One of my doctors had me do the Great Plains Lab test for toxic non-metal chemicals. My results were very high in styrene, pesticides, herbicides and a number of other toxins.
I used liposomal glutathione to pull the toxins from fat cells and a charcoal binder to pull the toxins out through waste. It took about a year but then all of my levels were down to 0 or normal levels.
It had no impact on my health that I can tell.
Hi Kelly, I know you must have been disappointed with your lack of improvement after this protocol.
Great Plains Labs (now Mosaic Labs) measures a profile of toxins in urine.
This is not sufficient to find out what is stored in body fat.
You should read the “Poisoning of Michigan” by Joyce Eggerton. This is a true account of what happened when bags of PBBs (polybrominated biphenyls were accidentally sent out to farms all over Michigan in the early 1970’s. The bags looked just like the normal food additives the farmers used so the cows, pigs, chickens, etc. were dosed with this very toxic and persistent chemical.
Soon the farm animals began to develop a wasting disease that looked like AIDS. They also aborted or gave birth to deformed offspring. The farmers couldn’t sell such poor looking animals but they couldn’t afford to waste them either. So the farm families ate them and soon they were suffering from the same illnesses that the farm animals had.
As fate would have it, one of the farmers had formerly been a chemist with Dow Chemical Company and he suspected that this was some kind of chemical poisoning.
Fat samples were taken from the cows and tested with a a gas chromatograph and mass spectrometer. The profile of PBB emerged. No one would have ever thought to look for fire retardant in a cow.
The late Dr. Irving Selikoff from Mt. Sinai’s Environmental Unit in New York brought a team of specialists to Michigan and set up facilities where 1000 members of the farm families went through extensive testing. The common denominator was adverse effects on immune function.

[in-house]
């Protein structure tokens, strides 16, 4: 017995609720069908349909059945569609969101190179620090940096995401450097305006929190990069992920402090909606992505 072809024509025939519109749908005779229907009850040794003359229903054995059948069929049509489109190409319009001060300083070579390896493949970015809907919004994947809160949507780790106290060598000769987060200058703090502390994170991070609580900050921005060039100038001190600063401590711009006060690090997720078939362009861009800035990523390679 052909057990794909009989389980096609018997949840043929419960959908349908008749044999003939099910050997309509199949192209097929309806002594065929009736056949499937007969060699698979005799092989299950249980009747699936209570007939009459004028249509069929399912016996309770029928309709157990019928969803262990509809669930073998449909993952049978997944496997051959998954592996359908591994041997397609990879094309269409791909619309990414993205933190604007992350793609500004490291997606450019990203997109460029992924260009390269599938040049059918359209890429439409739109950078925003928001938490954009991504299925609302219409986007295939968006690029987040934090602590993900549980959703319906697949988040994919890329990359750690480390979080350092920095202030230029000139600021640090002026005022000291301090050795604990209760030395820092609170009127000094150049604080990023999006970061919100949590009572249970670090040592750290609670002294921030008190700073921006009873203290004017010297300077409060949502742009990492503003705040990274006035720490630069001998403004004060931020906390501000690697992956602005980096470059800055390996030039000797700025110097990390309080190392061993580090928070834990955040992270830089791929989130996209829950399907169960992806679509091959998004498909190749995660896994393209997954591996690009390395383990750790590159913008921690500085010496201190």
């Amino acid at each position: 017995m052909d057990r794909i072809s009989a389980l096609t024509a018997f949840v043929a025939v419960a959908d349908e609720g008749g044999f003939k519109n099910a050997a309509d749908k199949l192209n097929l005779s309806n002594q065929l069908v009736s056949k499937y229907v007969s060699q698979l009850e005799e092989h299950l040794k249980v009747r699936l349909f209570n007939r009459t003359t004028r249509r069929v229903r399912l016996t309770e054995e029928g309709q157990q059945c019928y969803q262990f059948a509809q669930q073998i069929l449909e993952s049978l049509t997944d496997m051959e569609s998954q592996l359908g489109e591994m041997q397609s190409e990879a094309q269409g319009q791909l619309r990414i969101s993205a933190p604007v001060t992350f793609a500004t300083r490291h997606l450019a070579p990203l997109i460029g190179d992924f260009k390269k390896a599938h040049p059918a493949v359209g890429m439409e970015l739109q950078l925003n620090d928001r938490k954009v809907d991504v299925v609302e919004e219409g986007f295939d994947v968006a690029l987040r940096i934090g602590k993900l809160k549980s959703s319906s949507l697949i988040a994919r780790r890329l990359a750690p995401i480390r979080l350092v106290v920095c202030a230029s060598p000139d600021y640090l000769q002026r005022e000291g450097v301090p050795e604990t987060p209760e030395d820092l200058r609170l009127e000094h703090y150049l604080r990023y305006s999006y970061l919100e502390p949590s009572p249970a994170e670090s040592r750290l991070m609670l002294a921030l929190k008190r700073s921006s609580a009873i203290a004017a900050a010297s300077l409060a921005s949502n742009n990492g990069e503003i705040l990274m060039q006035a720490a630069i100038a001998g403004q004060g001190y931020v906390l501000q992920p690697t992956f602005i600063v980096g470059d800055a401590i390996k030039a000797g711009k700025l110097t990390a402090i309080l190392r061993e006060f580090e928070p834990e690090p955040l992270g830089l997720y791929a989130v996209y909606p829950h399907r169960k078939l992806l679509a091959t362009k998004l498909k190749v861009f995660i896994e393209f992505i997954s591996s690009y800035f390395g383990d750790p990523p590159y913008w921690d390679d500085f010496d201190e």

As far as I have been able to investigate no effective protocol was ever developed to detoxify these families.
This is also true of the Vietnam and Gulf War veterans our organization works with. If glutathione and charcoal could remove chemical toxins from the body, these soldiers wouldn’t be chronically ill and have children with birth defects.
The UK‘s ME Association put out a warning last Summer (2022):
“ Until we have sound evidence from more than one properly conducted clinical trial to indicate that apheresis is a safe and effective treatment for Long Covid (or ME/CFS) this is not something that we can recommend for either Long Covid or ME/CFS”
The UK’s ME Association has suggested they would be willing to use one of their funds to pay towards research in this area within certain circumstances.
“ What needs to be done by the private clinics who are promoting apheresis as a speculative treatment for Long Covid (and ME/CFS) is to organise a properly organised clinical trial to assess both efficacy and safety. If it does turn out that there is good evidence of clotting and that apheresis is a safe and effective treatment for Long Covid, then the MEA Ramsay Research Fund would certainly be willing to consider funding a trial in ME/CFS.”
Let’s hope. I don’t know if this small long COVID trial would do the trick since it was missing several elements like healthy controls but it is a step forward.